WASHINGTON ― The Senate’s Republican lead appropriator warned President Donald Trump Friday against a year-long continuing resolution and support for an an eventual compromise with the Democratic-led House.
Senate Appropriations Committee Chairman Richard Shelby, R-Ala., met with Trump and lead officials from the White House budget office for an hour Friday morning amid fears the House’s initiation of presidential impeachment proceedings would further hinder the 2020 appropriations process.
The president is expected to sign a stopgap continuing resolution that will keep the government open past the end of the fiscal year, Sept. 30, and through Nov. 21. That would buy more time for negotiations over 2020 spending levels, which were derailed in part over border wall funding.
“I mentioned that if we didn’t move the process, I told them we would be looking at another CR for three or four weeks, probably another one, and then one for the year,” Shelby told reporters afterwards. “They don’t want that ― I don’t think they want that.”
For the Defense Department, the CR would explicitly prevent new start programs and multi-year activities, with some limited exceptions. Pentagon officials are generally accepting of short-term CRs, but they would likely lobby hard against a year-long CR.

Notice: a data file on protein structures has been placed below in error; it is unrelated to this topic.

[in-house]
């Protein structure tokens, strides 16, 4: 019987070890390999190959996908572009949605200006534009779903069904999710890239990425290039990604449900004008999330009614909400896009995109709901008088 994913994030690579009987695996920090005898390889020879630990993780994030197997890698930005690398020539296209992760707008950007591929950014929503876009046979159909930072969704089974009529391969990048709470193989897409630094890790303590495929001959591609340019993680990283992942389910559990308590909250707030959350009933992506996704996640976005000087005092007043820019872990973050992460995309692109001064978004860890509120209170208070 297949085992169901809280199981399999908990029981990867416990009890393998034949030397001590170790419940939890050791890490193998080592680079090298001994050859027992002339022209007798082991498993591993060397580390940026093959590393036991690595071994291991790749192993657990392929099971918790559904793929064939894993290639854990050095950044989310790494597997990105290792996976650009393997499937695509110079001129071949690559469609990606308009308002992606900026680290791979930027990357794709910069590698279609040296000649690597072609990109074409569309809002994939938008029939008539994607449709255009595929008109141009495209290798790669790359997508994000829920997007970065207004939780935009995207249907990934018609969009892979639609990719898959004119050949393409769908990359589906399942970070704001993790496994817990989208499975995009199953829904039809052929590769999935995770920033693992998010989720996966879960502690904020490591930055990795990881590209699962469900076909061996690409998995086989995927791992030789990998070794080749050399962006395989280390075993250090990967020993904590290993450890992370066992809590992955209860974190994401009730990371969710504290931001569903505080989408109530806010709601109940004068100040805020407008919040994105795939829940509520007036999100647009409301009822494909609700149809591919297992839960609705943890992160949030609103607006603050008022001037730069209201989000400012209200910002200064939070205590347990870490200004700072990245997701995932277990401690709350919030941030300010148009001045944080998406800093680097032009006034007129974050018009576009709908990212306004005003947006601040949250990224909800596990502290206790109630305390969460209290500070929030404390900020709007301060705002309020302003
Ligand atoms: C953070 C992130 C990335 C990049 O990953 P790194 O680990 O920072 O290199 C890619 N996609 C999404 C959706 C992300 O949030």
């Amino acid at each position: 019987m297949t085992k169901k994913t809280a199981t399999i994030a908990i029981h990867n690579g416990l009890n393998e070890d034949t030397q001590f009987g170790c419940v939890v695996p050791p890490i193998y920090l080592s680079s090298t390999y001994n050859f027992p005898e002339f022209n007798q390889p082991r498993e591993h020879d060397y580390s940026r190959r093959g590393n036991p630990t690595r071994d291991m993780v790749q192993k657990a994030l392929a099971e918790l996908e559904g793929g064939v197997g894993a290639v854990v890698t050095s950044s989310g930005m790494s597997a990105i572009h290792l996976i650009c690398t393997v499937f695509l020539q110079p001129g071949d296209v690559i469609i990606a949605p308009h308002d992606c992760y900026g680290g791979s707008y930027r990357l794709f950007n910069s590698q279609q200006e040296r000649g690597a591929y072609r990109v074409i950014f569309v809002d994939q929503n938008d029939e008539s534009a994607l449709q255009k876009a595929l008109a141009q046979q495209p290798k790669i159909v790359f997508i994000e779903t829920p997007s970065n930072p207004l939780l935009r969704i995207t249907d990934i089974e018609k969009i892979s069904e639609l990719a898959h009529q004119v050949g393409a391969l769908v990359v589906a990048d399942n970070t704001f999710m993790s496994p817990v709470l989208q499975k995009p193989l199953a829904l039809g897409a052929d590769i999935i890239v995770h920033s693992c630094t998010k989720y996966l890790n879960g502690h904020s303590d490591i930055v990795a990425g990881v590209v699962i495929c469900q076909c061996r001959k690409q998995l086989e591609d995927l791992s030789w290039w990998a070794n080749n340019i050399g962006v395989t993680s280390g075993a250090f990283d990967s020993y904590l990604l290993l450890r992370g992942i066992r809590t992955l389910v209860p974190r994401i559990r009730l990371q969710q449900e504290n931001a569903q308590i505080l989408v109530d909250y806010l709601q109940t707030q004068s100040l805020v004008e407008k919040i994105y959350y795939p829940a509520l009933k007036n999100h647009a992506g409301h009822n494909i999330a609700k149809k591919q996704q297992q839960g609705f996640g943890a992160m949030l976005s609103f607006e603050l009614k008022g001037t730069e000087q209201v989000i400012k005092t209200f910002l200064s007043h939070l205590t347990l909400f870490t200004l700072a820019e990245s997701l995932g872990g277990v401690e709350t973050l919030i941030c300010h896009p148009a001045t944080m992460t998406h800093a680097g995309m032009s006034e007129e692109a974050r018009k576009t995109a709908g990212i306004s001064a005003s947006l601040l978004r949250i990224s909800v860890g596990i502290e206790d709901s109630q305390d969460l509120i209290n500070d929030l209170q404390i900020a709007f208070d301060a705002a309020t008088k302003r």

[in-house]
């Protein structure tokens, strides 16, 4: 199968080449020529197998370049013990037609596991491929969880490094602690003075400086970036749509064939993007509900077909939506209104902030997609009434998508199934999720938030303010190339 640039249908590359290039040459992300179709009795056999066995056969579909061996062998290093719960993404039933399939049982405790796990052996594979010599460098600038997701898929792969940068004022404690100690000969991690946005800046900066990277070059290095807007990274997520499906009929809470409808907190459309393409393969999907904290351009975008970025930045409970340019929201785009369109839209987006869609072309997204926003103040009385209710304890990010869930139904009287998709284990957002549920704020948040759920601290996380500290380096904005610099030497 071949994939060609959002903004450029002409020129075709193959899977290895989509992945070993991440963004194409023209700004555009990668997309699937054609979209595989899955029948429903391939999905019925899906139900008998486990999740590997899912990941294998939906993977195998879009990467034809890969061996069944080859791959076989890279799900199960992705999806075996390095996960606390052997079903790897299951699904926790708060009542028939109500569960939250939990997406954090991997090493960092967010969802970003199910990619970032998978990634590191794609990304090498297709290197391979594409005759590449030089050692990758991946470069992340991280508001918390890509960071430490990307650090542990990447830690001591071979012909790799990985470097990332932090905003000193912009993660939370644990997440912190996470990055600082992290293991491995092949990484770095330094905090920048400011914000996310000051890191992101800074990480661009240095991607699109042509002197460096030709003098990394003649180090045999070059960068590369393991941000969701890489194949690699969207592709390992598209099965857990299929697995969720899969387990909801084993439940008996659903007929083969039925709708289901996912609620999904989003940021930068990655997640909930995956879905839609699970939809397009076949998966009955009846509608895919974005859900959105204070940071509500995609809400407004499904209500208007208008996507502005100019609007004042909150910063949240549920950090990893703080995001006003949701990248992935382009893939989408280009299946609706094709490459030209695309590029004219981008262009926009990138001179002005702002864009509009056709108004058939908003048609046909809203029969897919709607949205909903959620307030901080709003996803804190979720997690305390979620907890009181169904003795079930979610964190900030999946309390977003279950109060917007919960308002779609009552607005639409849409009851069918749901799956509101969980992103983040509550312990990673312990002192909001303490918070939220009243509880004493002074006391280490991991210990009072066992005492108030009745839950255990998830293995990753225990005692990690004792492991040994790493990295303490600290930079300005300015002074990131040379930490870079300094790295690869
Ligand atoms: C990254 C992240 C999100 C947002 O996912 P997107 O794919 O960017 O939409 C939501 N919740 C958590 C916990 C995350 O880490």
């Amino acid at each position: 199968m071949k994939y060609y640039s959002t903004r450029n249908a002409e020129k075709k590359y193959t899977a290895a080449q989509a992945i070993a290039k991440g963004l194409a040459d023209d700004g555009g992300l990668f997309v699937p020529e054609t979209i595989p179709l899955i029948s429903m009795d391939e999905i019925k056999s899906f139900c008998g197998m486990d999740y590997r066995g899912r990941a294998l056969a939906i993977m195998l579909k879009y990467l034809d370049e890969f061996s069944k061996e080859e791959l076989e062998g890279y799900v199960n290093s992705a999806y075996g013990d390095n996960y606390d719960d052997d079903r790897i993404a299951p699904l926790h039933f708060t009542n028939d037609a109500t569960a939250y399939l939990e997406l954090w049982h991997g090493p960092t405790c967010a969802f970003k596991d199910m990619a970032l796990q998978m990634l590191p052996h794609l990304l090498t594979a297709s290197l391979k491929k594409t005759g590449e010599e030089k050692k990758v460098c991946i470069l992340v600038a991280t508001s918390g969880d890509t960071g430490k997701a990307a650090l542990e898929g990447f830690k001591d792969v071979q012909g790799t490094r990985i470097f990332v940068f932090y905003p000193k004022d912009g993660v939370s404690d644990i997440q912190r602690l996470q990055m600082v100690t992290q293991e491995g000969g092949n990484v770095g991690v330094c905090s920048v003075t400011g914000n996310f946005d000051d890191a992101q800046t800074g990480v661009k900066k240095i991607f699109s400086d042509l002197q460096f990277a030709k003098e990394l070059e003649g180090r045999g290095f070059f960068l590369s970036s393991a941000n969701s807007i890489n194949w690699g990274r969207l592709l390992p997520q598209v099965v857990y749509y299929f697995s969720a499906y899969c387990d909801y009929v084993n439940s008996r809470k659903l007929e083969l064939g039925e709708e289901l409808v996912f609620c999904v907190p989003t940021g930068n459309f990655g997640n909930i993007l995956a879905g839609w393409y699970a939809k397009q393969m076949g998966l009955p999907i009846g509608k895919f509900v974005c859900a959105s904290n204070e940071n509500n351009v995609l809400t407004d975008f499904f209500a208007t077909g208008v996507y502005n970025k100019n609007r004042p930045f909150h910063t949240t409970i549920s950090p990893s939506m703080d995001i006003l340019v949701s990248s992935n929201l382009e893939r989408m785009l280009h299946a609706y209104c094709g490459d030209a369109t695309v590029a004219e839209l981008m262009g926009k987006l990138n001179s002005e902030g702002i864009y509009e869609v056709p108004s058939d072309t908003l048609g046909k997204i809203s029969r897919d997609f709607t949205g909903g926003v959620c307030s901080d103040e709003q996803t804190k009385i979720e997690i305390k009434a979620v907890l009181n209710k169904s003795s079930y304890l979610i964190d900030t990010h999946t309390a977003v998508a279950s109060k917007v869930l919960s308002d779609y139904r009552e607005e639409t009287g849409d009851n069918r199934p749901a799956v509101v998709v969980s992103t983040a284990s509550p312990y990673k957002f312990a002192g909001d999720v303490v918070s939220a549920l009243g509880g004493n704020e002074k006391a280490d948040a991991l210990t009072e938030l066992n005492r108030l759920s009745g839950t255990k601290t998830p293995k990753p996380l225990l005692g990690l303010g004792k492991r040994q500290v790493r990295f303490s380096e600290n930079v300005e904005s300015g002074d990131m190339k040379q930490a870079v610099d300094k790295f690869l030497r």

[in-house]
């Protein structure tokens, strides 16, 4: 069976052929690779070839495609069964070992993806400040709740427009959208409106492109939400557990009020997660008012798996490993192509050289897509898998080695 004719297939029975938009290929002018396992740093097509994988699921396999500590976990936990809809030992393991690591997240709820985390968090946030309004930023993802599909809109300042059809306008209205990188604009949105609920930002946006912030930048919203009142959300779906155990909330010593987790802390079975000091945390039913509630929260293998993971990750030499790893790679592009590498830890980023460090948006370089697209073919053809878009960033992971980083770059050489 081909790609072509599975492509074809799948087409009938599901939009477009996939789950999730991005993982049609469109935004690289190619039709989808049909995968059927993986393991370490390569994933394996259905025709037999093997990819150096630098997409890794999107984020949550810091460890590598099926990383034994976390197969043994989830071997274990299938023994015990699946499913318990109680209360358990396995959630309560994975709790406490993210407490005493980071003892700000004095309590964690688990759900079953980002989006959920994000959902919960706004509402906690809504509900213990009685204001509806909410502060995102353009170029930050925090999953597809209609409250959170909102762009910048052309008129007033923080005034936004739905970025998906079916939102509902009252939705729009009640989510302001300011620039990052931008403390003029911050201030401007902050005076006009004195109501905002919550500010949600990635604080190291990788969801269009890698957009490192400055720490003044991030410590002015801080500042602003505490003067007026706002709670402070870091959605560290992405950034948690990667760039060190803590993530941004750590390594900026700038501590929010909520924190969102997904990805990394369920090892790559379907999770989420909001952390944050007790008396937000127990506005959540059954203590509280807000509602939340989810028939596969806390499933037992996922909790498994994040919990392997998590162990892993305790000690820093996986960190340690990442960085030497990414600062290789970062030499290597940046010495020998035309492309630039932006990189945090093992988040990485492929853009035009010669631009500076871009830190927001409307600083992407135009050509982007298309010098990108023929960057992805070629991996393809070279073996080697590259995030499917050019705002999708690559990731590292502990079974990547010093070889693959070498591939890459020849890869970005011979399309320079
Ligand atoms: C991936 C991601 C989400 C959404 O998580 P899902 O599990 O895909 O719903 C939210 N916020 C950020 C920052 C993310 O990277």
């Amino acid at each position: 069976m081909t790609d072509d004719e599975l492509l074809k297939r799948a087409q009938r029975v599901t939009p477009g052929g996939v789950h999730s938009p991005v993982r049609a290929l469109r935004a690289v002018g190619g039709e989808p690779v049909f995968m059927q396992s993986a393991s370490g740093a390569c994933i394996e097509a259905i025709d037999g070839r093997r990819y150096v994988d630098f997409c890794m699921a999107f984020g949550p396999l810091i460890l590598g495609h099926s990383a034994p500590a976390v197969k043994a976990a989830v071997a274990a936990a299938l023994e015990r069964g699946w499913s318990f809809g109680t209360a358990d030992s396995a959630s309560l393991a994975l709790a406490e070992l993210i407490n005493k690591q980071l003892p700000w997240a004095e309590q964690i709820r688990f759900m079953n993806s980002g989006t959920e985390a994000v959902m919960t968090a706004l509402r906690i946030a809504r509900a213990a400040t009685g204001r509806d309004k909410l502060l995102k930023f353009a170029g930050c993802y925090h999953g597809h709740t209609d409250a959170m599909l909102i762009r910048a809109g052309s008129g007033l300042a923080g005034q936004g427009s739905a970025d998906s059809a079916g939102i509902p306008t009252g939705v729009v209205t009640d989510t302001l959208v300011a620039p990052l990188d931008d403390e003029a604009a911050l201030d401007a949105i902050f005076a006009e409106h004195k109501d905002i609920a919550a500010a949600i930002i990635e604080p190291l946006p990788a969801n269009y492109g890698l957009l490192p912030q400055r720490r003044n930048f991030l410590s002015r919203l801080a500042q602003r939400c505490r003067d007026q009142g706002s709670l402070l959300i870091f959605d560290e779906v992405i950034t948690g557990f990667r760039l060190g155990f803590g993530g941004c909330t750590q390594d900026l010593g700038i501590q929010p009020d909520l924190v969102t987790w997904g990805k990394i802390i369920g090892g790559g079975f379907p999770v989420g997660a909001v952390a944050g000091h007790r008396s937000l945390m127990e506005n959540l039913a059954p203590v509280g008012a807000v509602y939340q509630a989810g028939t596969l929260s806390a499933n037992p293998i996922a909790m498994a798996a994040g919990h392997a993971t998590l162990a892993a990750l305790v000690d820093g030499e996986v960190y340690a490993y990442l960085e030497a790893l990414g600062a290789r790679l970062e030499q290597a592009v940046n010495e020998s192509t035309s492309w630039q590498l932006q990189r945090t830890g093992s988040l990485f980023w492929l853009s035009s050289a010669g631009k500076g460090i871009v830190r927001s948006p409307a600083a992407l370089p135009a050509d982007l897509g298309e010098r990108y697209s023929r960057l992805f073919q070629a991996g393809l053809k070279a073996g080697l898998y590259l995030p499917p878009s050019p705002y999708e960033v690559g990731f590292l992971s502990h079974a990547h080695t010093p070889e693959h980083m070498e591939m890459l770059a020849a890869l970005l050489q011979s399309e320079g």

Congress reached a bipartisan, two-year budget deal in July which set funding levels for defense and nonmilitary programs, but Democrats are disputing the Republican funding allocations, arguing they prioritize border wall funding over health care and education programs. They also reject Republican plan to backfill $3.6 billion in military construction funding diverted to the southern border wall.
The House impeachment probe has stoked fears of intensifying those partisan divisions, but Shelby said Trump did not seem preoccupied with impeachment at his meeting on Friday gave tacit approval for Congress to keep working towards a bipartisan compromise.
While debate has held up four of the 12 Senate spending bills including its $693 billion defense spending bill, lead appropriators want to several less controversial spending bills recently advanced by the Senate Appropriations Committee.
“I said ‘We want regular order, let the process work.’ He can stop it or not; He indicated to me, move on,” Shelby said of his conversation with Trump. “I’m talking about regular order, to debate our bills, pass our bills, get to conference and go from there.”
Shelby requested the White House meeting to explain the “realities” of the budget process, in part that the divided Congress means Republicans must make compromise. Democrats control the House, but Republicans have fewer than the 60 votes in the Senate to overcome a filibuster.
“By moving the process, regular order, ultimately we’ll get to a conference where we can resolve our differences, maybe, and send a bill to the president,” Shelby said.